MSRP: $19.99
Number of Players: 1
Developer: Neversoft
Publisher: Activision

out of

Sometimes, while rummaging around in the bargain bin, you'll find a true gaming gem. Gun, a game that was released with very little fanfare in late 2005, is one such game. More notable as one of the Xbox 360's launch titles, Gun was also released on the Gamecube, Xbox, PlayStation 2 and PC. This review is about the PlayStation 2 version of the game.

Besides being a cheap game that's actually good, Gun is unique because there are very few Western-themed videogames. Actually, aside from Red Dead Revolver, I can't think of any others. (Well, there's Outlaw, the classic Atari 2600 arcade shooter. But that game could have very easily taken place in any era, since it was basically two stick figures shooting at each other.)

Players who tackle Gun will assume the role of Colton White, who at the beginning of the game, hunts animals with his father, Ned, in order to carve out a modest living selling pelts. After a confrontation with a mysterious preacher that gets ugly fast, Ned's dying words send Colton to find Jenny, a prostitute living in Dodge City. So begins Colton's (and your) journey through the world of Gun.

Gun has been incorrectly promoted as a Grand Theft Auto-in-the-West style game. It's nowhere near as open-ended as the GTA games, but it does allow for a fair bit of exploring outside the main story mode. Colton can (and should) take on side missions like hunting for gold, tracking down criminals, and gambling to earn money for weapons and stats upgrades that make the game's story mode easier to beat.

The story mode isn't really all that hard to begin with but it remains worth playing because it is so well-written and, believe it or not, well-acted. Featuring voice talents from the likes of Lance Henriksen (Aliens), Tom Skerritt (Top Gun), Kris Kristofferson (Blade), and Thomas Jane (The Punisher), Gun's cast of outlaws, villains and allies are all believable and engaging.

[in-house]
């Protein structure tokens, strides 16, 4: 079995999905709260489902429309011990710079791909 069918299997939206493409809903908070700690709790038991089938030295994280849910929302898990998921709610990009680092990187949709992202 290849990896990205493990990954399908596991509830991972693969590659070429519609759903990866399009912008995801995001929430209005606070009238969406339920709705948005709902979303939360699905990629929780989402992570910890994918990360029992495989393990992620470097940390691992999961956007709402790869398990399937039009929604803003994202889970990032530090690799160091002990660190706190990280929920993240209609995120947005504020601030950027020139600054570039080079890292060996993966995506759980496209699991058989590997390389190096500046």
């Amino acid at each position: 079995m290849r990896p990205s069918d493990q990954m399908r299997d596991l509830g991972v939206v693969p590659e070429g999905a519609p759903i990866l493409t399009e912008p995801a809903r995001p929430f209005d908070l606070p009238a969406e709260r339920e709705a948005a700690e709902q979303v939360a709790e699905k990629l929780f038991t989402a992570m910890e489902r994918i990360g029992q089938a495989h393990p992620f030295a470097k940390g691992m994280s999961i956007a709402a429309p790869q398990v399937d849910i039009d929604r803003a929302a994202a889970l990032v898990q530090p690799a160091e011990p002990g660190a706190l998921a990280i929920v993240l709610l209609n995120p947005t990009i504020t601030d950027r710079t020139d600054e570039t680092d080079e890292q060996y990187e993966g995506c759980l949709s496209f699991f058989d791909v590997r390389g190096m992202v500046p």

In the age of next-generation videogame systems, Gun's graphics are merely serviceable but you'll have no trouble figuring out where you're supposed to go and what you're supposed to do. You will, however, not use Gun to show off your PlayStation 2's graphics to anyone. (At this point in time, I don't know that you'd impress anyone with the PlayStation 2's best-looking games but, anyway you look at it, there are prettier games than Gun.)

Controlling Colton will come naturally to anyone who's played a recent third-person action game. The left analog stick is used to move Colton around and the right stick controls the game's camera. Thankfully, the camera never gave me the slightest bit of trouble. That's high praise for a third person action game.

One nice thing about Gun is the concept of "quickdraw," which is similar to bullet-time but does more than simply put the game into slow-motion. By pressing the R2 trigger, the game goes into a first person perspective that allows you to flip from target to target by flicking the left analog stick. A bar showing the amount of quickdraw time left is shown at the bottom of the screen. Quickdraw time can be gained by performing head shots or special kills during the game. It's a pretty nifty idea and mastering it is crucial to surviving some of Gun's boss battles.

Being an M-rated game, Gun features some of the most gruesome moments I've seen in a game of any kind. Scalpings, beheadings, finger-removal, and lots of bloodshed are all part of the action. If you're easily sickened or offended by gore, you'll want to steer far away from Gun, which features buckets of the stuff.

While it might not be the hardest or longest game I've ever played, it's a shame that Gun hasn't gotten the praise it deserves. It's a lot of fun and has a storyline that actually propels the player through the action because you'll want to know what's going to happen. It's been quite a long time since I've actually been as interested in the characters of a game as I was wanting to finish the game itself.

If you run across Gun in the bargain bin or come across a used copy somewhere, give it a shot. It's well worth the $19.99 price that some stores are asking, but can be found for quite a bit cheaper. (I paid $10 for a brand-new copy.) Even if you aren't a Western fan, think of it as a change of pace. It's a pleasant diversion from space and fantasy-themed games.

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